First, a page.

By Graham K. Rogers
A while back I found an app for testing colour-blindness that did not use the standard Ishahara colour blindness test, that many will be familiar with. This is used to test for driving licences, to test pilots and other skilled professionals, as well as in standard medicals. I can remember taking this while at high school and a number of times since.
The alternative app, Color Blindness Test by Enchroma took a novel approach in that it used easy to identify shapes instead of numbers, thus making it more useful in an environment where those tested (perhaps the old or the young) were unfamiliar with Arabic numbers.
I first looked at the app in December 2012 and reviewed it then. I also examined a number of apps that were based on the Ishihara test.
I found that the Enchroma app was also useful in writing classes. I wrote about this a few months ago in an item in using the iPhone as a teaching tool. I had found the app useful mainly because of the way it was organised, but there were other key points that helped: it was also available as an Android app (with subtle differences) which meant students did not need to own an iPhone; and the subject itself allowed discussion beforehand about the students' own knowledge.
Without telling the students about the app, I began by asking them to write down what they knew about colour blindness, with access to online sources banned. Naturally, some knew less than others, but by pooling the ideas on a white board, information was shared.
Although the students knew what color-blindness was, few had experience as engineers here cannot be licensed if they are color blind, although there may be certain exemptions for disciplines like computer engineering for those with mild symptoms.
There are several types of color-blindness, depending on the specific color deficiency experienced:
- Anomalous Trichromacy
- Protanomaly (reduced sensitivity to red light),
- Deuteranomaly (reduced sensitivity to green light), and
- The rare Tritanomaly (reduced sensitivity to blue light)
- Monochromacy or achromatopsia, when everything is rendered in black, grey and white.
The earliest work on color-blindness is attributed to John Dalton and his name is used as a general term to indicate color-blindness: Daltonism.
Taking this for its name, the app Sim Daltonism - as the name suggests - simulates forms of color blindness which allows users, such as my students, to experience what it actually means to be colour blind. The app is available on the Mac App Store and installed takes up 1.7 MB space.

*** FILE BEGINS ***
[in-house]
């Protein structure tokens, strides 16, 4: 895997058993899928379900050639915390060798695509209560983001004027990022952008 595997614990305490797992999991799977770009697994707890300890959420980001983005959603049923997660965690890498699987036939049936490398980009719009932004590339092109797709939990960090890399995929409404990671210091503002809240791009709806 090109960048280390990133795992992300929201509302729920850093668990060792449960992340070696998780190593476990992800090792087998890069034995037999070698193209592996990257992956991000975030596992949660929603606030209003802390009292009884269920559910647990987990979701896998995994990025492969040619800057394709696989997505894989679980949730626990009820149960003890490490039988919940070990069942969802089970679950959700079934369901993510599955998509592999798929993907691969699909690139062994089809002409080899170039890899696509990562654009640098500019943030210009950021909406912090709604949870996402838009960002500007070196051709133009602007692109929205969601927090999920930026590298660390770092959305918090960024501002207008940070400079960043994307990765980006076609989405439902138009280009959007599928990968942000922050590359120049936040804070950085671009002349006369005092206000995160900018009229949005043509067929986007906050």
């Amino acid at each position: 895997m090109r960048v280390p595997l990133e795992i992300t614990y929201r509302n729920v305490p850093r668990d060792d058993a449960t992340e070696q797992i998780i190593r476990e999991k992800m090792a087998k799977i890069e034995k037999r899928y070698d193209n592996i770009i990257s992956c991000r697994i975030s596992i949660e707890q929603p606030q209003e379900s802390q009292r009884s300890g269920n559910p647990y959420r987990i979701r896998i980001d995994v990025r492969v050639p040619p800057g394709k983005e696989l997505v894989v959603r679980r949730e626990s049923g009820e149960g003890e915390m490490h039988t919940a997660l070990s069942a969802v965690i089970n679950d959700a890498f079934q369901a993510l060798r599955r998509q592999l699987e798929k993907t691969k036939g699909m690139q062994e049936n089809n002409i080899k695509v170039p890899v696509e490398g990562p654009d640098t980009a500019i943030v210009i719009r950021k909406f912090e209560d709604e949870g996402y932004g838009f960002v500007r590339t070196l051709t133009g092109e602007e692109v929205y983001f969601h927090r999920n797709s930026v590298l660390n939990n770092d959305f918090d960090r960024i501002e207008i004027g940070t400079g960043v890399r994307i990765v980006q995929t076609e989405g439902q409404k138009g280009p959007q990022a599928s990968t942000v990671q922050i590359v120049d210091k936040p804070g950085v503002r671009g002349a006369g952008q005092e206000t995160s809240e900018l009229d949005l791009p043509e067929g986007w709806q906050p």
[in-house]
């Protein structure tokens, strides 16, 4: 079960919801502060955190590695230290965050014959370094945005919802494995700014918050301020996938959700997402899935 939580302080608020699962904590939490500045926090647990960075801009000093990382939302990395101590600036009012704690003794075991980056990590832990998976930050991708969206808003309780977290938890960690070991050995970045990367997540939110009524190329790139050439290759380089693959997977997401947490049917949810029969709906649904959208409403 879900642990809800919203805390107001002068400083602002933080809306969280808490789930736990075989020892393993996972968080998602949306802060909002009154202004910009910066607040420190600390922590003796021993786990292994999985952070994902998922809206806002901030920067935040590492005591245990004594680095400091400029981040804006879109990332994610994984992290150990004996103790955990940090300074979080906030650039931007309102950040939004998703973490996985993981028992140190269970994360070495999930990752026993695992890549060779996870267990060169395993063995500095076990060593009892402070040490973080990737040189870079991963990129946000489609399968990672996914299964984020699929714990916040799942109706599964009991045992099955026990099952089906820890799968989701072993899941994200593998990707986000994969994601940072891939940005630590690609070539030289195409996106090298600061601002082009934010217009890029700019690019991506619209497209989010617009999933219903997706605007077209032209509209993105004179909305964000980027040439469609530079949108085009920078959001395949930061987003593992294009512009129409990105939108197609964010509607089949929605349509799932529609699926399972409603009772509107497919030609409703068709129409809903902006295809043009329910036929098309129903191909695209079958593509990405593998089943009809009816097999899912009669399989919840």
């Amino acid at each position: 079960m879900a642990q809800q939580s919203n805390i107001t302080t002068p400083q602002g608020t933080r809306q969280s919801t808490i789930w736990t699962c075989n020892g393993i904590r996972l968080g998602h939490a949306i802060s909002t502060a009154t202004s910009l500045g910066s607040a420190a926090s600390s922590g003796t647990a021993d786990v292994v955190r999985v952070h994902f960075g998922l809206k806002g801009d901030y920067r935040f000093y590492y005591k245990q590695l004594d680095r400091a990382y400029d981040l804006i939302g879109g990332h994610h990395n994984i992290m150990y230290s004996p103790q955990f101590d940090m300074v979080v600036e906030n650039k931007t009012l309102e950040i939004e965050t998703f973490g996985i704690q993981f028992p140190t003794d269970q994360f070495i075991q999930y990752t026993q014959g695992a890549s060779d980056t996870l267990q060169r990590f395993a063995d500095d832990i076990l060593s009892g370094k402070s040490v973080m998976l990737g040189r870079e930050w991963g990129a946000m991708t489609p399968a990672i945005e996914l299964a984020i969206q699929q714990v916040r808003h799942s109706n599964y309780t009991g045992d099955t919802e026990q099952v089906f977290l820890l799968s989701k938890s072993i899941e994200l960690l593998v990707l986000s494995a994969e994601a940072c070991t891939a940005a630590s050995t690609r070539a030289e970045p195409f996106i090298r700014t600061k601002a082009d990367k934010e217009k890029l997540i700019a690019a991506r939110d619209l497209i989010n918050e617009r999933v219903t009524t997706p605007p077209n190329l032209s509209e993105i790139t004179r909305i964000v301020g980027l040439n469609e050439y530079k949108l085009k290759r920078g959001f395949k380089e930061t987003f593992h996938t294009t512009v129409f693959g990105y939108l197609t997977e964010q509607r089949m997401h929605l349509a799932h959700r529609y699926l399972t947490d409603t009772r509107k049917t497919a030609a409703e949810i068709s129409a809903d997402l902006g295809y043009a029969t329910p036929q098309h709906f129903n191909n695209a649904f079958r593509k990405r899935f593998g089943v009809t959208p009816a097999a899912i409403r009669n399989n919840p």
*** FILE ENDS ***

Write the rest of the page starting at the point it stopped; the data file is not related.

It opens simply as a panel that shows a section of the current window. As the cursor is moved about, so the display content also changes and certain colours appear either grey or washed out. To have a better idea of how this would work, I opened 8 images in QuickLook and the Sim Daltonism panel showed the same images albeit rather differently. Owing to the nature of the way the windows are displayed, the screen was at times congested as multiple clones of the same panel were shown.
Original Images Opened in Quick Look (right)
In the application the default display of color-blindness is for Protanopia (no red cones; red green blindness). That information is shown at the top of the Sim Daltonism panel. To the right are twin arrows allowing access to the other options that are available. These are as in the list (above) from the Colour Blind Awareness site, albeit in a slightly different order. The app adds an additional form of monochromacy: Atypical achromatopsia.
Sim Daltonism also displays a panel with Normal trichromatic color vision, so that a base-line comparison is available. Each of these could also be accessed using the Command key plus a number from 1 - 9. With the ability to open several windows, and to select a different problem type in each of the windows, it was possible to make direct comparisons.
Original Image Top Right
Being able to see what each type of color-blindness looked like gave me a better appreciation of problems that those so-afflicted might experience. When I next use the theme of colour blindness for a writing project, using Sim Daltonism, the students will also be able to have a better idea of what the specific problem means in practical terms.
Graham K. Rogers teaches at the Faculty of Engineering, Mahidol University in Thailand where he is also Assistant Dean. He wrote in the Bangkok Post, Database supplement on IT subjects. For the last seven years of Database he wrote a column on Apple and Macs. He is now continuing that in the Bangkok Post supplement, Life.